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Robert Graboyes

Robert Graboyes

Robert Graboyes is a senior research fellow and healthcare scholar with the Mercatus Center at George Mason University and is the author of the study “Fortress and Frontier in American Health Care.” He earned his PhD in economics from Columbia University. An award-winning teacher, Graboyes holds teaching positions at Virginia Commonwealth University and the University of Virginia.

Articles by Robert Graboyes

Proposed Legislation Increases Openness in and Access to Healthcare in Maine

12 days ago

Good morning, Chairs Sanborn and Tepler and members of the committee. I am delighted to testify on Maine’s proposed healthcare legislation—LD 1194 and LD 1007. My name is Robert Graboyes, and I am a senior research fellow at the Mercatus Center at George Mason University, where my work focuses on how America can make healthcare as innovative in the next 30 years as information technology was in the past 30 years.
In commenting on these two bills (and others), I offer the following takeaways:
LD 1194 and LD 1007 open multiple pathways for saving lives and improving health.
Reimbursement methodologies will be a significant challenge for policymakers going forward.
Increased options will reduce costs, but that doesn’t guarantee lower spending on healthcare.
How patients and providers will

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Telemedicine Is Evolving Rapidly; Legal Definitions and Reimbursement Methods Need to Evolve with It

April 12, 2021

Good afternoon, Chair Fields, Vice Chair Ginal, and members of the committee. I am grateful for the invitation to testify on Colorado’s proposed telemedicine legislation (HB21-1190). My name is Robert Graboyes, and I am a senior research fellow at the Mercatus Center at George Mason University, where my work focuses on the question of how America can make healthcare as innovative in the next 30 years as information technology was in the past 30 years.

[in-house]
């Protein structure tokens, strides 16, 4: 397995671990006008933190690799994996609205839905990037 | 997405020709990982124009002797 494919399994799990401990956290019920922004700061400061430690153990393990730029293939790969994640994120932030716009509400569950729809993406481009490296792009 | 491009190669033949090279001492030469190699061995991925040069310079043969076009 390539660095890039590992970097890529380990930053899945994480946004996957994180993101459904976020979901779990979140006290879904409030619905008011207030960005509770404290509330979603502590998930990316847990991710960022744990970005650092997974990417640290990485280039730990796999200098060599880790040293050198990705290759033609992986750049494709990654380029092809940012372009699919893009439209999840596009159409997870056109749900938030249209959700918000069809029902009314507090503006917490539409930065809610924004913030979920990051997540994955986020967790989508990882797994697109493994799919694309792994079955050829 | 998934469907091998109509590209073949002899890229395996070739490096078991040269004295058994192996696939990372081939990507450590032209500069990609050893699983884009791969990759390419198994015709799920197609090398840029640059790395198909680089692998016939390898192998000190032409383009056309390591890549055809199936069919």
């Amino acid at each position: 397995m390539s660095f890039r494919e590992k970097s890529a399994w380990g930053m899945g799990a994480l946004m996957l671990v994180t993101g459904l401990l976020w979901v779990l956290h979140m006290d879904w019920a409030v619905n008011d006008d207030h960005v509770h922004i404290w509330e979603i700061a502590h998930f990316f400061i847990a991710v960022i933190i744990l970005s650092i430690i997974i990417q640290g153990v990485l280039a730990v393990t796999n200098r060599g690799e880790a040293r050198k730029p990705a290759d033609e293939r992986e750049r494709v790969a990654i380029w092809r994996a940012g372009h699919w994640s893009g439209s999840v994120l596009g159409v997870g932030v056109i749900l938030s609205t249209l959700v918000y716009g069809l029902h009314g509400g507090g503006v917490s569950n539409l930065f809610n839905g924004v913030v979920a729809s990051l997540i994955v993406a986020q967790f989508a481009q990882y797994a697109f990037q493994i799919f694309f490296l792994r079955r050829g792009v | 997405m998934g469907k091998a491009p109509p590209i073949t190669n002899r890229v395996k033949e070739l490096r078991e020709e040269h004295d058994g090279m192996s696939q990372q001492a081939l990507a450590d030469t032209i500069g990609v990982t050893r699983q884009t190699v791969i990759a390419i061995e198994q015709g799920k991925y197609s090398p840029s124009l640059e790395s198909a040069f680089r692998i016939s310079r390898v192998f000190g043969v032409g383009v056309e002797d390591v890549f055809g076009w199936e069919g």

In commenting on HB21-1190, I offer the following takeaways:
Telemedicine will lower costs and reach underserved communities. Telemedicine is poised to provide better health for more people at lower cost, year after year, particularly for communities that are currently underserved. This is especially true following the enormous increase in

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Telehealth as Commodity

March 25, 2021

The COVID-driven telehealth explosion has led to some instances of fraud, but the market will iron those out in the long run, and the benefits far outweigh the risks. Read more at InsideSources.

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Telehealth: Eyes on Arizona

February 25, 2021

Arizona is at the forefront of regulatory openness and innovation in health care. A new telehealth bill is the latest example of this trend. Other states would do well to follow Arizona’s lead. Read more at InsideSources.

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Proposed Telehealth Legislation Is a Positive Step

February 1, 2021